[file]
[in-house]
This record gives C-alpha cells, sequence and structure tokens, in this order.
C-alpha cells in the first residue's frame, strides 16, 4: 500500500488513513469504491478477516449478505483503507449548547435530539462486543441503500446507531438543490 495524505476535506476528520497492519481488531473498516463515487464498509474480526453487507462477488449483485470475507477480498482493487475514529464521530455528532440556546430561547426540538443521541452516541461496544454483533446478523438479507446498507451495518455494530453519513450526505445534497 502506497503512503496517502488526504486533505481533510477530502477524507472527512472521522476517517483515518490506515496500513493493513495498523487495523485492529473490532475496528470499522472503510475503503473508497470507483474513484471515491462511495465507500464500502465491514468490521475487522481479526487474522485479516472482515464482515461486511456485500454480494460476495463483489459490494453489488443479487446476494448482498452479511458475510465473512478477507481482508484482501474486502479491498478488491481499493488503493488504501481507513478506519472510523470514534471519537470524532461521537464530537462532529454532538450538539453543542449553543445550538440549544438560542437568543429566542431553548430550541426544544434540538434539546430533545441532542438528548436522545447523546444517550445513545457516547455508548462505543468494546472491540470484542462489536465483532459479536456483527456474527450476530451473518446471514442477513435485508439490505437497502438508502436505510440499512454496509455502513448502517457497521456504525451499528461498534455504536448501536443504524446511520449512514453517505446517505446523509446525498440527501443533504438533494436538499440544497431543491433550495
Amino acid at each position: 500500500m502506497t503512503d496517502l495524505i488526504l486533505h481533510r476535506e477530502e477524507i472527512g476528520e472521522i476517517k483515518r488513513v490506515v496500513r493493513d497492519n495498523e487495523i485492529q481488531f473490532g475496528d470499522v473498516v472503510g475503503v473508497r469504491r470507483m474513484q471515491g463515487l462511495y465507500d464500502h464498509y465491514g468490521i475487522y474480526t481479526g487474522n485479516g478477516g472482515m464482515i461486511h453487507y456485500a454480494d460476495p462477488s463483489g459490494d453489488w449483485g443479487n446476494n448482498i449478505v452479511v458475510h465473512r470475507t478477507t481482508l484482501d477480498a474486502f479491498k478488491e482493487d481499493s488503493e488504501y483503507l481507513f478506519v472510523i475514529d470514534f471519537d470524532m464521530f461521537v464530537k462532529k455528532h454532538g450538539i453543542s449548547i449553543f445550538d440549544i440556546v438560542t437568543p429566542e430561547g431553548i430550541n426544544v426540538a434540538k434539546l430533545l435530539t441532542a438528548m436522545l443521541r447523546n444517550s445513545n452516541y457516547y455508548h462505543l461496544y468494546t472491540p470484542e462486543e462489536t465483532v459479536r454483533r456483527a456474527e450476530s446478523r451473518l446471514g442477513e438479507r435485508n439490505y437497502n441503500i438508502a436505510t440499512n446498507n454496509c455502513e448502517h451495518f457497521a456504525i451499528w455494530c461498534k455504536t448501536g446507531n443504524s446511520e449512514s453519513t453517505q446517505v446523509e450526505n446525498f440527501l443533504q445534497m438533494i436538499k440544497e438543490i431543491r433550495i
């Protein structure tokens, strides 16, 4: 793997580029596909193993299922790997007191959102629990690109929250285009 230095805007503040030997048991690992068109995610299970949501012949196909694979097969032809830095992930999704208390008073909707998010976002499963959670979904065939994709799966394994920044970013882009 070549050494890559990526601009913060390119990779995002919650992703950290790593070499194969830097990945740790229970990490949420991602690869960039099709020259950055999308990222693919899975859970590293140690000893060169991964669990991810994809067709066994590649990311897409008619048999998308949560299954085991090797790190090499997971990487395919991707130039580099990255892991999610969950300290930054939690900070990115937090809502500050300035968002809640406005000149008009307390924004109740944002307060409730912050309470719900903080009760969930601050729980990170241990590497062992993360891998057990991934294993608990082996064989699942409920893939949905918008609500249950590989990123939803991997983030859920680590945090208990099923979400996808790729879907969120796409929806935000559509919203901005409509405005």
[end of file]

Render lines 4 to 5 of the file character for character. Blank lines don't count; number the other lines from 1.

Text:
Amino acid at each position: 500500500m502506497t503512503d496517502l495524505i488526504l486533505h481533510r476535506e477530502e477524507i472527512g476528520e472521522i476517517k483515518r488513513v490506515v496500513r493493513d497492519n495498523e487495523i485492529q481488531f473490532g475496528d470499522v473498516v472503510g475503503v473508497r469504491r470507483m474513484q471515491g463515487l462511495y465507500d464500502h464498509y465491514g468490521i475487522y474480526t481479526g487474522n485479516g478477516g472482515m464482515i461486511h453487507y456485500a454480494d460476495p462477488s463483489g459490494d453489488w449483485g443479487n446476494n448482498i449478505v452479511v458475510h465473512r470475507t478477507t481482508l484482501d477480498a474486502f479491498k478488491e482493487d481499493s488503493e488504501y483503507l481507513f478506519v472510523i475514529d470514534f471519537d470524532m464521530f461521537v464530537k462532529k455528532h454532538g450538539i453543542s449548547i449553543f445550538d440549544i440556546v438560542t437568543p429566542e430561547g431553548i430550541n426544544v426540538a434540538k434539546l430533545l435530539t441532542a438528548m436522545l443521541r447523546n444517550s445513545n452516541y457516547y455508548h462505543l461496544y468494546t472491540p470484542e462486543e462489536t465483532v459479536r454483533r456483527a456474527e450476530s446478523r451473518l446471514g442477513e438479507r435485508n439490505y437497502n441503500i438508502a436505510t440499512n446498507n454496509c455502513e448502517h451495518f457497521a456504525i451499528w455494530c461498534k455504536t448501536g446507531n443504524s446511520e449512514s453519513t453517505q446517505v446523509e450526505n446525498f440527501l443533504q445534497m438533494i436538499k440544497e438543490i431543491r433550495i
């Protein structure tokens, strides 16, 4: 793997580029596909193993299922790997007191959102629990690109929250285009 230095805007503040030997048991690992068109995610299970949501012949196909694979097969032809830095992930999704208390008073909707998010976002499963959670979904065939994709799966394994920044970013882009 070549050494890559990526601009913060390119990779995002919650992703950290790593070499194969830097990945740790229970990490949420991602690869960039099709020259950055999308990222693919899975859970590293140690000893060169991964669990991810994809067709066994590649990311897409008619048999998308949560299954085991090797790190090499997971990487395919991707130039580099990255892991999610969950300290930054939690900070990115937090809502500050300035968002809640406005000149008009307390924004109740944002307060409730912050309470719900903080009760969930601050729980990170241990590497062992993360891998057990991934294993608990082996064989699942409920893939949905918008609500249950590989990123939803991997983030859920680590945090208990099923979400996808790729879907969120796409929806935000559509919203901005409509405005």